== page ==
When longtime Mill Valley resident Kim Eagles-Smith (bottom left, above) moved his Kim Eagles-Smith Gallery from San Francisco to 23 Sunnyside Ave. in October 2019 – after a bit of arm-twisting from then-fellow SF gallery owner George Lawson, who moved his gallery to Mill Valley around the same time – he had no idea that he was in for the ride of his life.

Business openings and closings are a common phenomenon, but no one could have predicted the nightmarish rollercoaster that began five months later for businesses, particularly those that depend heavily on gathering art lovers into a room to appreciate, and purchase, art. Though Lawson closed his gallery in April 2020, Eagles-Smith stuck it out.

“There’s no doubt that (Kim has helped) make Mill Valley an art destination,” says Donna Seager, co-owner of longtime art industry stalwart Seager Gray Gallery at 108 Throckmorton Ave., who’s known both men for many years. “Mill Valley is becoming more and more densely cultural. We are so excited that they both are here – it’s great for us, great for them, great for our local restaurants and shops and great for the entire community.”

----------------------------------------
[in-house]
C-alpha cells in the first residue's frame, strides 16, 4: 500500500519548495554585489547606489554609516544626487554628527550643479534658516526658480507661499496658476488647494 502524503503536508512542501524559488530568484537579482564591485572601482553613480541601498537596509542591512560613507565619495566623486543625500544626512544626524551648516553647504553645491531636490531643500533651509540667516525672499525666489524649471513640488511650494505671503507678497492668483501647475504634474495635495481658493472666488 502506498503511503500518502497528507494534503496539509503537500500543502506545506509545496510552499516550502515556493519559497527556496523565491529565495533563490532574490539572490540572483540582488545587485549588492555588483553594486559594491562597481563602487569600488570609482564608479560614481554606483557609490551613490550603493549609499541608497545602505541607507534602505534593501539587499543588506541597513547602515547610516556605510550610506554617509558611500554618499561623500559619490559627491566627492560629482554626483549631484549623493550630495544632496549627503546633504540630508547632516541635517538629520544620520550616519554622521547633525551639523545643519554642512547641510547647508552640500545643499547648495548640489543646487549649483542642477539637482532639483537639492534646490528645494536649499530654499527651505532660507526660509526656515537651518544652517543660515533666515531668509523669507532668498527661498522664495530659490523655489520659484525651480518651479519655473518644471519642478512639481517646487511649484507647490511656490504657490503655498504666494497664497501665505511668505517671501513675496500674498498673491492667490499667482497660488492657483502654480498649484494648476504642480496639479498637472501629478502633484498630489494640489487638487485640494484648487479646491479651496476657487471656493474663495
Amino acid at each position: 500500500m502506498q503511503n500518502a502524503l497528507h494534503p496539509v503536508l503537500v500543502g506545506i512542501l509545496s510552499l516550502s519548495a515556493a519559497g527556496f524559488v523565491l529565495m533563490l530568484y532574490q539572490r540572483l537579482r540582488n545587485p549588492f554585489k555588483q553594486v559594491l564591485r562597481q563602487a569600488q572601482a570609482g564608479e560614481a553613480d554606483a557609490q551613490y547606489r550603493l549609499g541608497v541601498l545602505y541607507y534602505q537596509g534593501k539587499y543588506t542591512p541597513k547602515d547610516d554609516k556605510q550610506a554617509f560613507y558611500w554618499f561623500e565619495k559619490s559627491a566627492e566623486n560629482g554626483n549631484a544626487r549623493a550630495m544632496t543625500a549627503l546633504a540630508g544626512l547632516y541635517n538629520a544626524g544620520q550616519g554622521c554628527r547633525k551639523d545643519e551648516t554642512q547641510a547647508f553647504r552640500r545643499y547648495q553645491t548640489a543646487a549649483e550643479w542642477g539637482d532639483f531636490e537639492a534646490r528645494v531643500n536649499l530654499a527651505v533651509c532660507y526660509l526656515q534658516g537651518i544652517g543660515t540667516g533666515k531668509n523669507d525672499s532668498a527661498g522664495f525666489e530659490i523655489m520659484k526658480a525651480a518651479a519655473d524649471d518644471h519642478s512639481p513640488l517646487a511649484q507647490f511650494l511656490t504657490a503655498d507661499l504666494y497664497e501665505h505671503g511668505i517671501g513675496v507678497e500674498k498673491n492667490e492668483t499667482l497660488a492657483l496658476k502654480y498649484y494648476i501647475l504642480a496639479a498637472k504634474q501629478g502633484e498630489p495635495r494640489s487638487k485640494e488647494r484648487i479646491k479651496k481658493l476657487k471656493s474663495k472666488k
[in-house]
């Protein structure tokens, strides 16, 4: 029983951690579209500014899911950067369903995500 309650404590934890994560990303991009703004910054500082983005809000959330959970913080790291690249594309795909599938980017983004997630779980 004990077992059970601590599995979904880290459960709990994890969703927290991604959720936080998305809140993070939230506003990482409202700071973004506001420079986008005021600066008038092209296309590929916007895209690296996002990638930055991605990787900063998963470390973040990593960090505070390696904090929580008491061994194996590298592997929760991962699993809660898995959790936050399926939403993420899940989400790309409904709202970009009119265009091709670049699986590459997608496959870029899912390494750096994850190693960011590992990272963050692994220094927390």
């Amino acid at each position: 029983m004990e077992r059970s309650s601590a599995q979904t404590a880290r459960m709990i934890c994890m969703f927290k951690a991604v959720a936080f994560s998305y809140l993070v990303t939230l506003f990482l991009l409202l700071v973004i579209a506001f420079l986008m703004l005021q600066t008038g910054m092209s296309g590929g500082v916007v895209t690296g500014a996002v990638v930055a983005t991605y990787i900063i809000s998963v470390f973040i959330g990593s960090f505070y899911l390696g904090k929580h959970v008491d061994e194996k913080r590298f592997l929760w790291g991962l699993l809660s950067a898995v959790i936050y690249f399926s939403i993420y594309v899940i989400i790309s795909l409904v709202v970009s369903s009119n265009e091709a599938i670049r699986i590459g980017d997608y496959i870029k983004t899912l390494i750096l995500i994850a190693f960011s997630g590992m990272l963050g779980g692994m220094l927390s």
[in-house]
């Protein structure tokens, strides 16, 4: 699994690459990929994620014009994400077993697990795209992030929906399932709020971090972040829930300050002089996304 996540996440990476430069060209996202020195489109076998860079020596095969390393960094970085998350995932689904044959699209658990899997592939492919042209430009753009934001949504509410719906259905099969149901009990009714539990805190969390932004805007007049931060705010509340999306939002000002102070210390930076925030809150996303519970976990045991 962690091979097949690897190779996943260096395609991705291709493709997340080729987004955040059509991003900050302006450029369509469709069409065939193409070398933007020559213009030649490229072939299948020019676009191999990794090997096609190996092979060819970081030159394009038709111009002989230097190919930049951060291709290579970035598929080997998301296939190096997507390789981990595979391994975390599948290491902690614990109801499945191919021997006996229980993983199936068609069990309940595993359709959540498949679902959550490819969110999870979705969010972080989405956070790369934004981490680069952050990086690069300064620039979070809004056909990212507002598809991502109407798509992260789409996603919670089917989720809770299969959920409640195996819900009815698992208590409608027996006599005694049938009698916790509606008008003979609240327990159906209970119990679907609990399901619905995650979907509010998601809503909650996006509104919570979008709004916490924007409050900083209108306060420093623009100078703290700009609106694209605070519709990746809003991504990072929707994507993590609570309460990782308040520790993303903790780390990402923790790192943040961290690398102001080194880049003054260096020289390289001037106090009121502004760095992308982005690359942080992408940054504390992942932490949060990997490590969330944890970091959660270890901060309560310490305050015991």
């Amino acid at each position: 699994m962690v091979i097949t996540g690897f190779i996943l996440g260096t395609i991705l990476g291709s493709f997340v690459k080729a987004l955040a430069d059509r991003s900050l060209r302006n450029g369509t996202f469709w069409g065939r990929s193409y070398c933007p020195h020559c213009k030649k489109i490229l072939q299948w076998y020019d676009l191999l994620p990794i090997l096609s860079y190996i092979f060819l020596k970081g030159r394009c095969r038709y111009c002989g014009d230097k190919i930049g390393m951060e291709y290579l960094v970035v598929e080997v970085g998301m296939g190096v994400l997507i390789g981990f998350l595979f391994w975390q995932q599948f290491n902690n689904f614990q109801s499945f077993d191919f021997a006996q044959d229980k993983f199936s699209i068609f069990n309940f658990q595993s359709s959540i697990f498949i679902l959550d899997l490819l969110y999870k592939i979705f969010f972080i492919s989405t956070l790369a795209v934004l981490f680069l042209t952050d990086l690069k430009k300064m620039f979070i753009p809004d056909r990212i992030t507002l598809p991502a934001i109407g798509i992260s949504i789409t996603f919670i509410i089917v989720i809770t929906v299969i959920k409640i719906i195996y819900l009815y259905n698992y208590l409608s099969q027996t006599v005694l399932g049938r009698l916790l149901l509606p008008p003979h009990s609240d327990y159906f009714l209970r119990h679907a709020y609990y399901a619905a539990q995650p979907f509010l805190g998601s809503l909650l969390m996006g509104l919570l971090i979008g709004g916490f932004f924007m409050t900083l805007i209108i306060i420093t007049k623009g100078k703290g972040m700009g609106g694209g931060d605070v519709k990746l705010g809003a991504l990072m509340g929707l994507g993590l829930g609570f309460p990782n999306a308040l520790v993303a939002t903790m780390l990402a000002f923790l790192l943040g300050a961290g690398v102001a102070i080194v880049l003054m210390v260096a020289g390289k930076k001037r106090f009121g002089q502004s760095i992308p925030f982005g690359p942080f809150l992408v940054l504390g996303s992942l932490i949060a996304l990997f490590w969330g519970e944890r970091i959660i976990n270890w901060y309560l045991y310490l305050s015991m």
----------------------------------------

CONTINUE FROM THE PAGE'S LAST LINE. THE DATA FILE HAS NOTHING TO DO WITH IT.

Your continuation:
Seager Gray Gallery co-owner Donna Seager says Eagles-Smith, coupled with Robert Green Fine Arts and their gallery, “gives us such a broad spectrum of artwork to draw on. Not only does it not hurt us but it brings a high level of art collector that visits bonafide great galleries.” she says,” particularly as members of the influential SF Art Dealers Association.

Eagles-Smith is set to unveil a new exhibit this week with “Country/City: Coastal Villages and Urbanscapes,” by Susan Grossman, whose work is featured above. The show runs through Dec. 24, with an artist reception on Dec. 4, 4-6pm, featuring a special performance at 5pm by Alan Black, the principal cellist of the Charlotte Symphony Orchestra.


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